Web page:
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Osama's Prodigal Son: The Dark, Twisted Journey of Omar bin Laden

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The rift between Omar and his father widened soon after, when Osama tried to recruit him to become a suicide bomber. Not directly — Osama was too devious for that. Bin Laden's hold over his followers came in large part from the way he never gave orders. He asked questions, made suggestions. "He never pushes anyone to do something," Omar says. "Never, ever. He asks you to do something. But if you don't want to, you don't have to. He only gives order in the very immediate war situation. Even then he is kind. He says, 'Please.'"

One day, around the time that bin Laden was plotting the attacks of 9/11, he tacked a piece of paper to the wall of the mosque to recruit men willing to be suicide bombers. A stir of excitement traveled through the camp as men signed up — likely some of the very men who perpetrated the attacks of September 2001. That same day, bin Laden called his sons together and said they should consider joining the other volunteers. "If any of you, my children, want to go, he should write his name down," their father told them. It was a sly rhetorical turn of phrase, tantamount to inciting his sons to self-annihilation.

I remind Omar that the way he tells the story in his memoir, this was the moment when he finally confronted his father. "How can you ask this?" he recounts himself demanding. It is presented as a heroic gesture: Omar protecting his brothers and speaking out forcefully against his father's death cult.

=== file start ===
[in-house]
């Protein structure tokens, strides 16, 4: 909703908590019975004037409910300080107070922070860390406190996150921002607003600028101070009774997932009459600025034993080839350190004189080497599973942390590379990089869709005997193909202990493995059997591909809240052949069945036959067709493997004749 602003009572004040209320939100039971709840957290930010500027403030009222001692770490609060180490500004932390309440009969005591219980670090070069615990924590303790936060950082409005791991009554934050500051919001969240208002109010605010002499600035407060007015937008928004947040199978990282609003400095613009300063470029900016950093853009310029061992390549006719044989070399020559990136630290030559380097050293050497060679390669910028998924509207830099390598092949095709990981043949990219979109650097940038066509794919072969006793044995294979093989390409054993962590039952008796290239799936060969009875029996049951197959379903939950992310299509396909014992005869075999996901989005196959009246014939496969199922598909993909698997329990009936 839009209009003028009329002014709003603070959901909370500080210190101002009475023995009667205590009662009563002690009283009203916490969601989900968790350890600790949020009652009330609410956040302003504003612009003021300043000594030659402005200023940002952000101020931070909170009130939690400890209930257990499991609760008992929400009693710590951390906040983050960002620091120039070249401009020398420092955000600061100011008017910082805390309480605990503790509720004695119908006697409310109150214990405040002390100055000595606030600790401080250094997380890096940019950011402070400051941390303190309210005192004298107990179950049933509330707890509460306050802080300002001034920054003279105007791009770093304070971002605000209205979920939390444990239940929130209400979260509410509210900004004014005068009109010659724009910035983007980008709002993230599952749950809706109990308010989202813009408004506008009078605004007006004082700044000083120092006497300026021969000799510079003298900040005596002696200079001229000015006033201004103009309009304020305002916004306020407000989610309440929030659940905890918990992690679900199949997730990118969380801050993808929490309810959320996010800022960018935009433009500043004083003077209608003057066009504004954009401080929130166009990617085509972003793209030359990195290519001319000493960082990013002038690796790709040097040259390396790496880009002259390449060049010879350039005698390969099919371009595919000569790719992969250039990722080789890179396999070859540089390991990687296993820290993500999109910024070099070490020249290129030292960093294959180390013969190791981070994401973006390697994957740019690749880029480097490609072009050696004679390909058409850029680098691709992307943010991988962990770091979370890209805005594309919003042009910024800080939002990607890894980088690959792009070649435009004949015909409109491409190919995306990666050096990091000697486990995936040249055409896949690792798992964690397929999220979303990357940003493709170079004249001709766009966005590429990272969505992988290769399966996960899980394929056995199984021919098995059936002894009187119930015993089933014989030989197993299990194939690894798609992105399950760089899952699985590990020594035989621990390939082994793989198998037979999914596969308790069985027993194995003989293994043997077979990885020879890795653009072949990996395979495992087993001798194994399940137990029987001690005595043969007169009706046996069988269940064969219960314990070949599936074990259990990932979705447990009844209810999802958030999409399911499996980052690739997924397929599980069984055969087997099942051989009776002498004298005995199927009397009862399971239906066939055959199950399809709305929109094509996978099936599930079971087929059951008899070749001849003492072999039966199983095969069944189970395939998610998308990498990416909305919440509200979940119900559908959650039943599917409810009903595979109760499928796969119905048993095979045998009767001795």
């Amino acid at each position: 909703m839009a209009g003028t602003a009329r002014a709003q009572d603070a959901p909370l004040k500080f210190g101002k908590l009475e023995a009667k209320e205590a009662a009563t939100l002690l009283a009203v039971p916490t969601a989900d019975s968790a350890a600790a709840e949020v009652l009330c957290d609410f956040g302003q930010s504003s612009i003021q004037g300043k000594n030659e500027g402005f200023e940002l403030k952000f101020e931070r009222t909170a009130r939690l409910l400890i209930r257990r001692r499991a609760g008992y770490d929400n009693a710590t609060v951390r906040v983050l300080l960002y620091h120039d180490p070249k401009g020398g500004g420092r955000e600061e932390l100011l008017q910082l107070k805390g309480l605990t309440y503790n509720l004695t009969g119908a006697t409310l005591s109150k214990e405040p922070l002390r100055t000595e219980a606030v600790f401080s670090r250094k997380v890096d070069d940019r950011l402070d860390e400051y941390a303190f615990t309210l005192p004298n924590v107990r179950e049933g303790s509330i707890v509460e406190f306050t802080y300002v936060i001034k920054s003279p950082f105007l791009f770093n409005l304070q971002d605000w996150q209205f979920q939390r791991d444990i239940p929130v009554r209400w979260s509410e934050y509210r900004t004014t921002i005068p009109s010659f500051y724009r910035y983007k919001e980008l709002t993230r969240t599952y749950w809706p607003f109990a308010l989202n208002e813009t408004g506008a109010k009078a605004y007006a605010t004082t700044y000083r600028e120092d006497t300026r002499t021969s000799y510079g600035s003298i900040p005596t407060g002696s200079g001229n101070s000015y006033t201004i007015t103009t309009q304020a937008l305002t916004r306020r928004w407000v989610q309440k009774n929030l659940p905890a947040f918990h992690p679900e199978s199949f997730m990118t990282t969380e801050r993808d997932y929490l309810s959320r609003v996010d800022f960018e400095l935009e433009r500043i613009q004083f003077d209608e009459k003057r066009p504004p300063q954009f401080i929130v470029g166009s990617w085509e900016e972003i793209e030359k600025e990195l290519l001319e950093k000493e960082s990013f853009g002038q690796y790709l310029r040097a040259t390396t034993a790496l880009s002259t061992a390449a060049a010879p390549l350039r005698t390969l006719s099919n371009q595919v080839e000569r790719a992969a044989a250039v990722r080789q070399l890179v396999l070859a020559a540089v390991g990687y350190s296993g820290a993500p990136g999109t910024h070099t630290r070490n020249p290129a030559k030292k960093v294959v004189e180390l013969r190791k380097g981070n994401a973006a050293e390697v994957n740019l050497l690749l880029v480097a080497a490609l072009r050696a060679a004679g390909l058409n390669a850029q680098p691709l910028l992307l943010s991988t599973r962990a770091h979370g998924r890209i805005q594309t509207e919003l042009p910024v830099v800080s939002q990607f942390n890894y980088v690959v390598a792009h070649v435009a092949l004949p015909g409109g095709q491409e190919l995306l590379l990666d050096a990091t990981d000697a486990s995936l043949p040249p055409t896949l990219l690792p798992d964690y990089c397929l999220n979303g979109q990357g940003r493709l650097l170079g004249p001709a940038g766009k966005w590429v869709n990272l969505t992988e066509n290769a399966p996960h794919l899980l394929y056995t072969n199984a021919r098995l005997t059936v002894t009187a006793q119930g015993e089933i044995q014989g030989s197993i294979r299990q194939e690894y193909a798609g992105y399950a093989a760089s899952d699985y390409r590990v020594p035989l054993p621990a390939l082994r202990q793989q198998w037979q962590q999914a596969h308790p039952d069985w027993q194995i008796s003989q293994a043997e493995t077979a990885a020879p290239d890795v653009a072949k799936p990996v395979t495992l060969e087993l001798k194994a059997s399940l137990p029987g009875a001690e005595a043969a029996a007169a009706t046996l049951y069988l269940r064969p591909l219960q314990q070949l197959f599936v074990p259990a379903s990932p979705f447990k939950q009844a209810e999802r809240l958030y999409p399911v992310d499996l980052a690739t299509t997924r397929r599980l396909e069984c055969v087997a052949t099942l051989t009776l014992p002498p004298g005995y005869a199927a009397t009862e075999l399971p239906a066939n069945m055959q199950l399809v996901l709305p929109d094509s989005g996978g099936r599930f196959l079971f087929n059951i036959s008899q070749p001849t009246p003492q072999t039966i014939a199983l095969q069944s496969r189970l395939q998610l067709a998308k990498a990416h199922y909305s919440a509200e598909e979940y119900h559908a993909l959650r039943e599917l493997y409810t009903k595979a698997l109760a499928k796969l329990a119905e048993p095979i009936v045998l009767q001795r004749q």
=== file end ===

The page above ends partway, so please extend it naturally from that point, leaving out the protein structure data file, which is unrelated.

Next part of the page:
Omar appears confused. "It says that in the book?"

Yes, I say — it's right there on page 263. Zaina reaches for my copy to search for the passage. When she reads the lines aloud, however, Omar shakes his head. "It was not like that," he insists. "It is true my father put the paper up in the mosque and everyone wanted to put their name on it. He didn't say I should go. He said if anyone wants to go they can put their name on the paper in the mosque. I wasn't going to put my name. But one of my little brothers wanted to put his name. I shouted at him not to do it. My older brother and I are the leaders, so no one dared to do it."

"You never said anything to your father?"

"A lot of times I said things like that to my father. But not at this moment. He walked away from us. He was smiling, like it was just between him and his God." In Omar's world, it appears, it is possible to be misquoted in your own autobiography.

The drive from Damascus to Beirut winds through the Anti-Lebanon Mountains. The car I have booked is a BMW 7 Series sedan, with tinted windows for Omar's security. Unimpressed, Omar sniffs at the fake-leather interior. Saudis, he says, drive only the finest Mercedes. He asks the driver to put on country & western music or Madonna — music he first heard as a boy in the mountains of Afghanistan, scanning the transistor radio for sounds of the outside world.

During the drive, as Omar reflects on his childhood and discusses his views on world issues, Zaina repeatedly interrupts to answer on his behalf. When I finally ask if she would mind if Omar spoke for himself, she retreats into glum silence.

I ask Omar what he thinks of Barack Obama. He says the president seems like a very refined man — intelligent, widely read, capable. But he is certain Obama is on the verge of committing a massive error by sending more troops into Afghanistan. "Obama should ask for my advice about Afghanistan," he says. "I could help. But I have to see him personally. I would tell him you can't solve Afghanistan's problems with more soldiers. It is like adding water to sand, as we say in the Arab world — it only makes the sand heavier and messier. If I was in his position, the first thing I would do is make a truce. Then for six months or one year, no fighting, no soldiers. Afghanistan can never be won. It has nothing to do with my father. It is the Afghan people."